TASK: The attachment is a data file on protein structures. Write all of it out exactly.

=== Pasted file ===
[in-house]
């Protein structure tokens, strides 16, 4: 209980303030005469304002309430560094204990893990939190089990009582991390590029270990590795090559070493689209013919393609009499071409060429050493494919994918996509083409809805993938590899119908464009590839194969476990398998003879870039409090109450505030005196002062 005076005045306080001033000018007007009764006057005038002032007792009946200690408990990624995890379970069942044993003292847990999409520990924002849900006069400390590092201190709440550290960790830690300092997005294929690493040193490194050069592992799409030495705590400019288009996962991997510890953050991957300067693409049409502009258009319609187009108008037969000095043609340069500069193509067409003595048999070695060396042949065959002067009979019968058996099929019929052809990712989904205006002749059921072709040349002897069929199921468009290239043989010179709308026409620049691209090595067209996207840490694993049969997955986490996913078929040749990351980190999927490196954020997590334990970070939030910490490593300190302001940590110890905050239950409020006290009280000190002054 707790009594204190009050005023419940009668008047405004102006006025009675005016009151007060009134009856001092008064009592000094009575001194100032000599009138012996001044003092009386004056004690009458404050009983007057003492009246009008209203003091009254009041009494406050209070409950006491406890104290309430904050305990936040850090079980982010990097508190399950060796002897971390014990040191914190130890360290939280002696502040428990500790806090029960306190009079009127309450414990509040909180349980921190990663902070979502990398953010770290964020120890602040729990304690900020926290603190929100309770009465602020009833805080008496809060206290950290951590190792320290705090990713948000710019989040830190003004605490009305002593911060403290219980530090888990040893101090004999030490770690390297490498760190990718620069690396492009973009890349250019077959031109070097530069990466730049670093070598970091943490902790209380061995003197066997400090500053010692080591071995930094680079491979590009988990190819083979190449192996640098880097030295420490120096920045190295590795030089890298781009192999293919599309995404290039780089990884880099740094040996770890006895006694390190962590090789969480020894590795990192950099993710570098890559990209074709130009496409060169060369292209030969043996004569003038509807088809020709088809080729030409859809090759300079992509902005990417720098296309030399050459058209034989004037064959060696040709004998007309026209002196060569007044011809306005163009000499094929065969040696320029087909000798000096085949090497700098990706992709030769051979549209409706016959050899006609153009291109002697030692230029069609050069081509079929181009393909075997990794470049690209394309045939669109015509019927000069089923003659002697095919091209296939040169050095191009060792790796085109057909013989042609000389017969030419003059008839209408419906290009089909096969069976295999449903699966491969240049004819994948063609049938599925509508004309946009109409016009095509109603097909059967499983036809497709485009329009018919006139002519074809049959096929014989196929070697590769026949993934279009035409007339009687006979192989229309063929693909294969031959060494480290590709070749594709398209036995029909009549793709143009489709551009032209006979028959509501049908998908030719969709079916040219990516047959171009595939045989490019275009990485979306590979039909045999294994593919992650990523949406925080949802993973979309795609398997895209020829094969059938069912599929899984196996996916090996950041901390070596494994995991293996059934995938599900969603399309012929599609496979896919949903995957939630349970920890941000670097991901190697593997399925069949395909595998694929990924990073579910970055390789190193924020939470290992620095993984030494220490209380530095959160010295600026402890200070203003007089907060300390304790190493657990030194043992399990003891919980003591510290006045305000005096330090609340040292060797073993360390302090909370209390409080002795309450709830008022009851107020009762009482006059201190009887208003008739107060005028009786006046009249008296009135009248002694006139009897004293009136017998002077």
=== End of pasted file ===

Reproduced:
[in-house]
């Protein structure tokens, strides 16, 4: 209980303030005469304002309430560094204990893990939190089990009582991390590029270990590795090559070493689209013919393609009499071409060429050493494919994918996509083409809805993938590899119908464009590839194969476990398998003879870039409090109450505030005196002062 005076005045306080001033000018007007009764006057005038002032007792009946200690408990990624995890379970069942044993003292847990999409520990924002849900006069400390590092201190709440550290960790830690300092997005294929690493040193490194050069592992799409030495705590400019288009996962991997510890953050991957300067693409049409502009258009319609187009108008037969000095043609340069500069193509067409003595048999070695060396042949065959002067009979019968058996099929019929052809990712989904205006002749059921072709040349002897069929199921468009290239043989010179709308026409620049691209090595067209996207840490694993049969997955986490996913078929040749990351980190999927490196954020997590334990970070939030910490490593300190302001940590110890905050239950409020006290009280000190002054 707790009594204190009050005023419940009668008047405004102006006025009675005016009151007060009134009856001092008064009592000094009575001194100032000599009138012996001044003092009386004056004690009458404050009983007057003492009246009008209203003091009254009041009494406050209070409950006491406890104290309430904050305990936040850090079980982010990097508190399950060796002897971390014990040191914190130890360290939280002696502040428990500790806090029960306190009079009127309450414990509040909180349980921190990663902070979502990398953010770290964020120890602040729990304690900020926290603190929100309770009465602020009833805080008496809060206290950290951590190792320290705090990713948000710019989040830190003004605490009305002593911060403290219980530090888990040893101090004999030490770690390297490498760190990718620069690396492009973009890349250019077959031109070097530069990466730049670093070598970091943490902790209380061995003197066997400090500053010692080591071995930094680079491979590009988990190819083979190449192996640098880097030295420490120096920045190295590795030089890298781009192999293919599309995404290039780089990884880099740094040996770890006895006694390190962590090789969480020894590795990192950099993710570098890559990209074709130009496409060169060369292209030969043996004569003038509807088809020709088809080729030409859809090759300079992509902005990417720098296309030399050459058209034989004037064959060696040709004998007309026209002196060569007044011809306005163009000499094929065969040696320029087909000798000096085949090497700098990706992709030769051979549209409706016959050899006609153009291109002697030692230029069609050069081509079929181009393909075997990794470049690209394309045939669109015509019927000069089923003659002697095919091209296939040169050095191009060792790796085109057909013989042609000389017969030419003059008839209408419906290009089909096969069976295999449903699966491969240049004819994948063609049938599925509508004309946009109409016009095509109603097909059967499983036809497709485009329009018919006139002519074809049959096929014989196929070697590769026949993934279009035409007339009687006979192989229309063929693909294969031959060494480290590709070749594709398209036995029909009549793709143009489709551009032209006979028959509501049908998908030719969709079916040219990516047959171009595939045989490019275009990485979306590979039909045999294994593919992650990523949406925080949802993973979309795609398997895209020829094969059938069912599929899984196996996916090996950041901390070596494994995991293996059934995938599900969603399309012929599609496979896919949903995957939630349970920890941000670097991901190697593997399925069949395909595998694929990924990073579910970055390789190193924020939470290992620095993984030494220490209380530095959160010295600026402890200070203003007089907060300390304790190493657990030194043992399990003891919980003591510290006045305000005096330090609340040292060797073993360390302090909370209390409080002795309450709830008022009851107020009762009482006059201190009887208003008739107060005028009786006046009249008296009135009248002694006139009897004293009136017998002077």